A recent retrospective of Leigh’s films at New York City’s Film at Lincoln Center bears out this duality between despair and hope. From Meantime and Naked to High Hopes and Secrets & Lives (1996) or the more recent Another Year (2010), Leigh is often concerned with the aftermath of crushed ideals. In his films, the middle and upper classes succumb to self-absorption, while working-class families, even the most embattled, stick together in order to survive—and no one is ever all that happy. Among Leigh’s varied cast of male types, some lash out furiously, as in Meantime and Naked, while others resort to sardonic jabs, as in High Hopes, and still others dissociate completely, as in All or Nothing (2002). Meanwhile, the female characters—no mere sidekicks to men and their hobbled ambitions or anti-establishment rage—anchor many of Leigh’s films in remarkable ways. From comedies such as Life Is Sweet (1990) to the historical epic Peterloo (2018), Leigh is preoccupied with how women, and particularly working-class women, create alternate societies of care in the midst of the carelessness and cruelty of capitalist society. Shirley in High Hopes and Vera in Vera Drake (2004) embody such a fierce pragmatism honed by adversity. Not versed in theories of social justice, they nevertheless incarnate Marx’s conviction that to change the world, ideas must be put into practice, and their experiences underscore the fact that societies don’t sufficiently value nurture as work—work that is every bit as important as intellectual labor. If Leigh’s Britain looks so bleakly Dickensian, it’s because for many of these women, gender equality, like class equality, remains stubbornly elusive.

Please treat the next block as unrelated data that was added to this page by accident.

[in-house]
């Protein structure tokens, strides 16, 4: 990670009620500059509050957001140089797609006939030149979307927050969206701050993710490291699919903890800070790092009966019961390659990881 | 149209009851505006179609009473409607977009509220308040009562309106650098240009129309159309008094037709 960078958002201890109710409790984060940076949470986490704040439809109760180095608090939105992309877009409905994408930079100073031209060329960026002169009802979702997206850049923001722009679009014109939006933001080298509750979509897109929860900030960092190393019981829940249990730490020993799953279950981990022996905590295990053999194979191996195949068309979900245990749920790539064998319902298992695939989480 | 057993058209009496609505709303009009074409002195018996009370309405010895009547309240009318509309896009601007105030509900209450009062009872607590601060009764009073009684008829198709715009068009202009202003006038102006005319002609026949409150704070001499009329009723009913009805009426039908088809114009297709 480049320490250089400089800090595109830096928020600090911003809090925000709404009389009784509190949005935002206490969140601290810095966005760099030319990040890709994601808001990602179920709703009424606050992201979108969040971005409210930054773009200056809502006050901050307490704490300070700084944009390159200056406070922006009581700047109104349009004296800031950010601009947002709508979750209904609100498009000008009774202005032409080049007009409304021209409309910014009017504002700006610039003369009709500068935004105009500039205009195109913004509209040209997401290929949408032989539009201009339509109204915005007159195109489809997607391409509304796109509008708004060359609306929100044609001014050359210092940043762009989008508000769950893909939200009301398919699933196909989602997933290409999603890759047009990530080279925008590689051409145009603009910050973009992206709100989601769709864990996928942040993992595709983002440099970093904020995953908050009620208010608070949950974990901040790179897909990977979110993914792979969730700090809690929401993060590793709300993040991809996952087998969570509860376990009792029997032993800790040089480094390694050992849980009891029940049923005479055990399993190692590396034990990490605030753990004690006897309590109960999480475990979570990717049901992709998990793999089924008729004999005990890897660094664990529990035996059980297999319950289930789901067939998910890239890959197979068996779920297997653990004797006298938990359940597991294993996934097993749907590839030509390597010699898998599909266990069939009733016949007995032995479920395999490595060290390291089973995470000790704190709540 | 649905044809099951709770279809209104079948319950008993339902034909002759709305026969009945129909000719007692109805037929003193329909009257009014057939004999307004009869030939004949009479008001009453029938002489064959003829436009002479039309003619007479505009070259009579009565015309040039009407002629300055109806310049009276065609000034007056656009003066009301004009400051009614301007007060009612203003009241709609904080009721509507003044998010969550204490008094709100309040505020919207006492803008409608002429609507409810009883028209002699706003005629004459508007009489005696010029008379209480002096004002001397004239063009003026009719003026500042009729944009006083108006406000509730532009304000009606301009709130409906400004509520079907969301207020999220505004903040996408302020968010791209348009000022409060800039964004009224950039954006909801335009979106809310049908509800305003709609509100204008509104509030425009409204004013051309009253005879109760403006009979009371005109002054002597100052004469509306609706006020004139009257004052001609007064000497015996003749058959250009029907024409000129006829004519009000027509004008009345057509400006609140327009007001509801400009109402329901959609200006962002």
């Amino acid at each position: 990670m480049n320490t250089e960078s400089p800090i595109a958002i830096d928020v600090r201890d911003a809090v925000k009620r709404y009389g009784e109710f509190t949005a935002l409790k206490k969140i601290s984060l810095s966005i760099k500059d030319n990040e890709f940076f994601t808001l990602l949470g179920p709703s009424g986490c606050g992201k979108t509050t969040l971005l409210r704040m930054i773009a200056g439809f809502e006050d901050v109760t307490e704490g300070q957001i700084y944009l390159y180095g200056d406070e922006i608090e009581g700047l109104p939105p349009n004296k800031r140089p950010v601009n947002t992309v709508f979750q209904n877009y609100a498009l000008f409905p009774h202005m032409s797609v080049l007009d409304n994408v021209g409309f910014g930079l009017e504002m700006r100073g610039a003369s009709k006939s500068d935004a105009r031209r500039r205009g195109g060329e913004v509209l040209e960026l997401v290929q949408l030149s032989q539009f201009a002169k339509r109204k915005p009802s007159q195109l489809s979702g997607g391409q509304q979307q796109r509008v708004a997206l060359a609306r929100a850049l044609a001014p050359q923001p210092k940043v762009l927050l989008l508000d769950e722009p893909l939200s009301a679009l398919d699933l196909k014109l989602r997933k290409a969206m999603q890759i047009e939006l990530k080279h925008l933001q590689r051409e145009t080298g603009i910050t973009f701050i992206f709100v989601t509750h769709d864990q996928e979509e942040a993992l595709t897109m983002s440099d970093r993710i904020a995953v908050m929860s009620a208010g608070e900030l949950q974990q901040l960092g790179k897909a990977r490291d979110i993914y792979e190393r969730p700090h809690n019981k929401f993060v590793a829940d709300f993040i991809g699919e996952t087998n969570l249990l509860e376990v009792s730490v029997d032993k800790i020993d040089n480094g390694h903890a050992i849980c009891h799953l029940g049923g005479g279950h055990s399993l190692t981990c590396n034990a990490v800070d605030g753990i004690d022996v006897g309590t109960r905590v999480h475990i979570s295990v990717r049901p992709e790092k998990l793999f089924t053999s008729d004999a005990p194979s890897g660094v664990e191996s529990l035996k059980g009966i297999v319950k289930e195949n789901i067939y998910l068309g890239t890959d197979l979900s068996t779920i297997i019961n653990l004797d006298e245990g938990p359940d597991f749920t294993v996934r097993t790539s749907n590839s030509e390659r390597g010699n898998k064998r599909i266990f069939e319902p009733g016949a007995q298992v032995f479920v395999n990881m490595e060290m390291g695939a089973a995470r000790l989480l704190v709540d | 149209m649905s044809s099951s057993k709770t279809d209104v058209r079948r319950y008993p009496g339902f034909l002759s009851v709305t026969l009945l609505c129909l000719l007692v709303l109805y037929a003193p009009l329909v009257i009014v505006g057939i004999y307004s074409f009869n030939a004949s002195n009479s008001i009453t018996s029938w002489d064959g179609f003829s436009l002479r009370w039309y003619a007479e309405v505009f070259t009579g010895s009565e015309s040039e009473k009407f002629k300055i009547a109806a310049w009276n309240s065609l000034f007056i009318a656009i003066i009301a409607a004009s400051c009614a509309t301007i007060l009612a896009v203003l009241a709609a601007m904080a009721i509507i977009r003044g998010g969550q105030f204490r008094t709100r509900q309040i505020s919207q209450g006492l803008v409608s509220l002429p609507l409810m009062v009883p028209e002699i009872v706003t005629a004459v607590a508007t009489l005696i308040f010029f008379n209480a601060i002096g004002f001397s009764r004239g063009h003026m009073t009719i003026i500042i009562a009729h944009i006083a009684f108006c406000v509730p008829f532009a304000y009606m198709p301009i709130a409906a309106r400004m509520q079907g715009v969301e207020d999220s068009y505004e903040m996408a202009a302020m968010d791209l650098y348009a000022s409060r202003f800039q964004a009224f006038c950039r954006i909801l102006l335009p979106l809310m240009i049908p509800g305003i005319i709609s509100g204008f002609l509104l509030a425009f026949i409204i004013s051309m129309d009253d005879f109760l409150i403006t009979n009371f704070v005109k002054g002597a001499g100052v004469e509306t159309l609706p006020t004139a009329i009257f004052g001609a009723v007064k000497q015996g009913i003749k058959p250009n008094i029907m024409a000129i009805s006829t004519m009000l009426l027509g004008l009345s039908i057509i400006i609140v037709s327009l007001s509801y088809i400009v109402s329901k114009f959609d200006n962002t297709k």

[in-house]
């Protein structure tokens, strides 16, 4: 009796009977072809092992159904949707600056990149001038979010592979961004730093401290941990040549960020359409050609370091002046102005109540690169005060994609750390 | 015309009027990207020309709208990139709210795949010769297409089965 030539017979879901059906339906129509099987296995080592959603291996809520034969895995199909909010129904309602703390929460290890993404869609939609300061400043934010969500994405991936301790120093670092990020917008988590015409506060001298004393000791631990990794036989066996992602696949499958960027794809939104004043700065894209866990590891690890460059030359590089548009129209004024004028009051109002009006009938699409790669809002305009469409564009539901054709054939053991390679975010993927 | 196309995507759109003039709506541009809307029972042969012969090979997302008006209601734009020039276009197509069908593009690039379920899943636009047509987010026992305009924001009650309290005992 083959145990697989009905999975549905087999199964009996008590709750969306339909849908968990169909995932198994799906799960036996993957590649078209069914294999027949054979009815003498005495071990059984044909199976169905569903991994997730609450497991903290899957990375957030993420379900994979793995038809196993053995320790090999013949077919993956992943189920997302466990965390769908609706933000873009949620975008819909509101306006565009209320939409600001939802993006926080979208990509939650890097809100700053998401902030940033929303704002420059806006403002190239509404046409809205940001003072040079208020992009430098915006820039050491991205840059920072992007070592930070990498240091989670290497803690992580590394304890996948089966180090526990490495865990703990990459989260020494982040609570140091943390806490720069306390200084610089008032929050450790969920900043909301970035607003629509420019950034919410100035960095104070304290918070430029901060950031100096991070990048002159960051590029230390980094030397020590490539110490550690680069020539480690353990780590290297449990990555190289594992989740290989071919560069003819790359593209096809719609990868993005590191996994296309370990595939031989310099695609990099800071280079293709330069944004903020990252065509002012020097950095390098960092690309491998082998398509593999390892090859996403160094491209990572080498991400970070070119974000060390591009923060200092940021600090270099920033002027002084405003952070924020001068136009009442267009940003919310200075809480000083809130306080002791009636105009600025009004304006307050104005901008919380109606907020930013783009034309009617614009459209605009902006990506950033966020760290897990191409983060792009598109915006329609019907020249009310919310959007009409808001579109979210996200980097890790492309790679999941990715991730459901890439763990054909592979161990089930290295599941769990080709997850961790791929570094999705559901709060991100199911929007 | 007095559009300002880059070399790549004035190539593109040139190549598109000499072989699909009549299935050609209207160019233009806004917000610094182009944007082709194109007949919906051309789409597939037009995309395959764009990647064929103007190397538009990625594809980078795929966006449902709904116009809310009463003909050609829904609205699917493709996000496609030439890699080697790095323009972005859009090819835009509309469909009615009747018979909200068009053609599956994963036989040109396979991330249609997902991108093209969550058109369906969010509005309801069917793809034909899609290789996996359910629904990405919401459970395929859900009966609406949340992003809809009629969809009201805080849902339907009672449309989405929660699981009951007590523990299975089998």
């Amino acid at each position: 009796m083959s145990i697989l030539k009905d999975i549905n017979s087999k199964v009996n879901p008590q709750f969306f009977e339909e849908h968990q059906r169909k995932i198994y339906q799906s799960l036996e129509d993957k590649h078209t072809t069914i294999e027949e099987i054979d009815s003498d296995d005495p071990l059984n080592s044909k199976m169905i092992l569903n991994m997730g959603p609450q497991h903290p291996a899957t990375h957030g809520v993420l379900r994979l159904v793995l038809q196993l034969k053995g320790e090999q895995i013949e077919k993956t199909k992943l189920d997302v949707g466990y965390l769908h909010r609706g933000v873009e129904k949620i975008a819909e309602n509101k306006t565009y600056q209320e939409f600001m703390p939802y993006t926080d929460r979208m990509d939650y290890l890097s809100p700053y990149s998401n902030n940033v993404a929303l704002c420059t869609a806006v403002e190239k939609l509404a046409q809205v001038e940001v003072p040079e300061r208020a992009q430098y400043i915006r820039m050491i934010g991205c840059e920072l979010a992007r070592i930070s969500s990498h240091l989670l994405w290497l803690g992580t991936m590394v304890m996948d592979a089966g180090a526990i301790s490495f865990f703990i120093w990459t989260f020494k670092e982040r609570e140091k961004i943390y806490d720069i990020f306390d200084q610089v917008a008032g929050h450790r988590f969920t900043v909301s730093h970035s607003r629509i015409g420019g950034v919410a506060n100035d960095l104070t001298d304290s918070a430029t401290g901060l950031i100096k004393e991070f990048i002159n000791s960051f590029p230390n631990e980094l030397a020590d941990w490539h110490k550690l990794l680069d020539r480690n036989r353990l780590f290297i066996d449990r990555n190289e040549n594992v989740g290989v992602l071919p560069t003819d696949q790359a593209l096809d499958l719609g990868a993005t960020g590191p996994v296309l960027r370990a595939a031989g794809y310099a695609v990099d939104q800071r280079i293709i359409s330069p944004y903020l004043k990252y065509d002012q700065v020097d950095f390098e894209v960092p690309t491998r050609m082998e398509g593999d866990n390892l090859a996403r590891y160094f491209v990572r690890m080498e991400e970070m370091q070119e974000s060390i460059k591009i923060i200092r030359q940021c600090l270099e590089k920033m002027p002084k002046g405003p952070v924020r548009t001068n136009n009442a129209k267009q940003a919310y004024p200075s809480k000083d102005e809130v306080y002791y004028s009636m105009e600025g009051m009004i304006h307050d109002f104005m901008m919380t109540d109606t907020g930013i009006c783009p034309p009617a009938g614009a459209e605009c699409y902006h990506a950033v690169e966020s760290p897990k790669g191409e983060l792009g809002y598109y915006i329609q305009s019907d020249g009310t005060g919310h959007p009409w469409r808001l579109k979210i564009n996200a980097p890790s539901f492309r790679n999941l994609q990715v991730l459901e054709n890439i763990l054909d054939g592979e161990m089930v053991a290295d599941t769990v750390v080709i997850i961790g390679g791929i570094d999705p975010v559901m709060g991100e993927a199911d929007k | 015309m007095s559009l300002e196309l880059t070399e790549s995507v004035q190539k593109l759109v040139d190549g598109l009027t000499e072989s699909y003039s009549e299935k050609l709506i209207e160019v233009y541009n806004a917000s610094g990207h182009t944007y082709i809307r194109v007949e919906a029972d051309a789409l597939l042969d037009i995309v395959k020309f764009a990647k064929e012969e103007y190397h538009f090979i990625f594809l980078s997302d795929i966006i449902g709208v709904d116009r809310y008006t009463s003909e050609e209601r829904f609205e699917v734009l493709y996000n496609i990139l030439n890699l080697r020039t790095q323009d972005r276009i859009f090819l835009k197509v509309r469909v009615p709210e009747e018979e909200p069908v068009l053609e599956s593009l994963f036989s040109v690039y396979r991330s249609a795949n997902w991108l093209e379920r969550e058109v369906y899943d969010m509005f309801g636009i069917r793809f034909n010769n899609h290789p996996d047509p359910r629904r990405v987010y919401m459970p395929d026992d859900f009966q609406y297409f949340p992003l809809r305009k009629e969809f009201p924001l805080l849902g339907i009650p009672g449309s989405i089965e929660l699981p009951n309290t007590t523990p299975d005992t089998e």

High Hopes opens paradoxically with a more congenial picture of Britain. A young man from a small town in Hackney arrives at London’s King’s Cross underground station. Not knowing anyone in the city except his sister, whose whereabouts he can’t pinpoint, the young man seeks Cyril’s help with directions. Cyril invites him over, and he ends up staying the night. The couple’s camaraderie and humoring of the young man, whom they regard as a loveable, hapless yokel, are full of Good Samaritan vibes. But the scene turns out to be a red herring: The movie’s central plot actually revolves around an entirely different city block, where Mrs. Bender, Cyril’s widowed mother, lives in a two-story council house—the last such holdout in an area gentrified by yuppies. In an acerbic scene, after visiting Mrs. Bender, Cyril and Shirley inspect the neighbors’ pristinely painted French windows and preened planters, which sharply contrast with the sooty, drab look of Mrs. Bender’s house. The couple poke fun at the neighbors’ never actually being home and peek through a mailbox slot to marvel voyeuristically at the place’s central heating and cooling. “Is this a home?” Shirley joshes. Cyril wisecracks, “It’s a capital investment.”